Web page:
STANFORD, Calif. -- Abnormal body-image concerns and the risk of a full-blown eating disorder in high-risk college-age women can be significantly reduced by an Internet-based behavioral intervention, researchers here reported.
STANFORD, Calif., Aug. 7 -- Abnormal body-image concerns and the risk of a full-blown eating disorder in high-risk college-age women can be significantly reduced by an Internet-based behavioral intervention, researchers here reported.
In a randomized, controlled trial of 480 women (ages 16 to 20) at risk for an eating disorder, an eight-week psycho-social intervention, called "Student Bodies," was most successful among overweight women with a BMI of 25 or more, according to a report in the August issue of the Archives of General Psychiatry.
Of those in the intervention group with a BMI over 25, none developed an eating disorder after two years, whereas 11.9% of the equal-weight controls did, said C. Barr Taylor, M.D., of Stanford, and colleagues. The program was tested in the San Francisco area and in San Diego.
The program also appeared to help a subgroup of women in the San Francisco area with early symptoms of an eating disorder and low-level baseline compensatory behaviors, such as self-induced vomiting, laxative, diet-pill or diuretic use, or excessive exercise, the researchers reported. Of those in the intervention group, 14% developed an eating disorder within two years versus 30% of the controls, the researchers said.
Altogether, over the course of a three-year follow-up, 43 participants (9%) were classified as having a subclinical or clinical eating disorder, mainly bulimia nervosa or binge-eating disorder, the researchers said. Although the onset of an eating disorder between the groups was not significantly different, differences in the subgroups, constituting about half the sample, were significant, the researchers said.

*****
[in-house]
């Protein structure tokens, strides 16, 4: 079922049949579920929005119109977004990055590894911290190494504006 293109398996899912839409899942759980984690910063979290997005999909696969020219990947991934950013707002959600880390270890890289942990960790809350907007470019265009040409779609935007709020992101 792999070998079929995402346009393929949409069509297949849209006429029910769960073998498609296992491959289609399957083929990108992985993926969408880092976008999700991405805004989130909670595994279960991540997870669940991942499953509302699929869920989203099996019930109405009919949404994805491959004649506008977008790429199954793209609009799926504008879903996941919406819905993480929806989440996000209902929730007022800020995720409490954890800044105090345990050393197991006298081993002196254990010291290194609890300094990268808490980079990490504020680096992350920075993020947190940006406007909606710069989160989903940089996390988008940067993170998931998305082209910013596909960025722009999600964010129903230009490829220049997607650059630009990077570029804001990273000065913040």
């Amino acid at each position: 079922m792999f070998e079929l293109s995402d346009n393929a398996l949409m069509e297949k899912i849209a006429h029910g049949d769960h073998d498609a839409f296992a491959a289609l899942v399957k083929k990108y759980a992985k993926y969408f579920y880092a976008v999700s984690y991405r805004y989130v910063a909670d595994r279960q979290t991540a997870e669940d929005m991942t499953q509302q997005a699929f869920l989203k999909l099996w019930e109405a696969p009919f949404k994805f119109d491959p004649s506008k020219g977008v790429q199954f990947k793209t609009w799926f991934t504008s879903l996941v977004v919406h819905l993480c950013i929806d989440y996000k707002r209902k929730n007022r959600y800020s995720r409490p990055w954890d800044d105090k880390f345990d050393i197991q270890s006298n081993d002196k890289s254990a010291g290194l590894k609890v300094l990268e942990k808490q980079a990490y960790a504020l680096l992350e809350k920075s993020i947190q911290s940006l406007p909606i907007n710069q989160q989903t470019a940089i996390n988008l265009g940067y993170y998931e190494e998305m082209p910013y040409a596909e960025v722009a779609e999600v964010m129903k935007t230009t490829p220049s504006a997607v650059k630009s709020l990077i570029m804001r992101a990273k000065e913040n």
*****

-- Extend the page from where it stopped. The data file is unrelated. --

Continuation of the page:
The on-line program included a psychologist-moderated online discussion group. Each week, when a participant logged onto the program, she was directed to the updated weekly program content. Participants were expected to read the material and comply with the accompanying assignment, which included self-monitoring, writing entries in a journal, and participation in online discussion group.
The core goals of the program were to reduce weight and shape concerns, enhance body image, promote healthy weight regulation, avoid binge eating, and increase knowledge about the risk associated with an eating disorder.
Attitude measurements, in addition to the actual onset of an eating disorder, included change in scores on the Weight Concerns Scale, Global Eating Disorder Examination Questionnaire, and Eating Disorder Inventory drive for thinness, and bulimia subscales and depressed mood.
The most important finding was that the intervention led to sustained reductions in weight and shape concerns in two subgroups of college-age women at high risk. The peak age for the onset of an eating disorder appears to be around 16 to 20 years, about the time when young women begin leaving home and starting college, the researchers said.
Both groups continued to improve over time, the researchers said, suggesting that improvement may be the result of statistical regression or the normal development among college women. The changes in both groups occurred with no overall changes in BMI, suggesting that weight loss was not a factor in the participants' feelings about their weight and shape.
There are a number of research and delivery issues related to a stepped-care program, but this study provides an important step in that direction, Dr. Taylor said. "To our knowledge this is the first study to show that eating disorders can be prevented in a high-risk group."
An Internet-based intervention has the advantage of facilitating rapid dissemination, the researchers said, noting that its most significant cost was related to the highly trained discussion-group moderators. About one to two hours per week were required to moderate groups of 10 to 20 participants. Future studies might explore ways to provide less expensive moderators, they suggested.
They also wrote that the results cannot be widely generalized because there were differences in the baseline characteristics and treatment responses between the two sites in the study. Also, they said, the rate of compliance with the program was very high-nearly 80% of the Web pages were read-suggesting that the participants were unusually motivated.
In addition, they noted, the program required use of a computer, eliminating those with no such access. However, Dr. Taylor concluded, Internet-based programs may be a good first step in a program designed to screen women at potential risk for an eating disorder.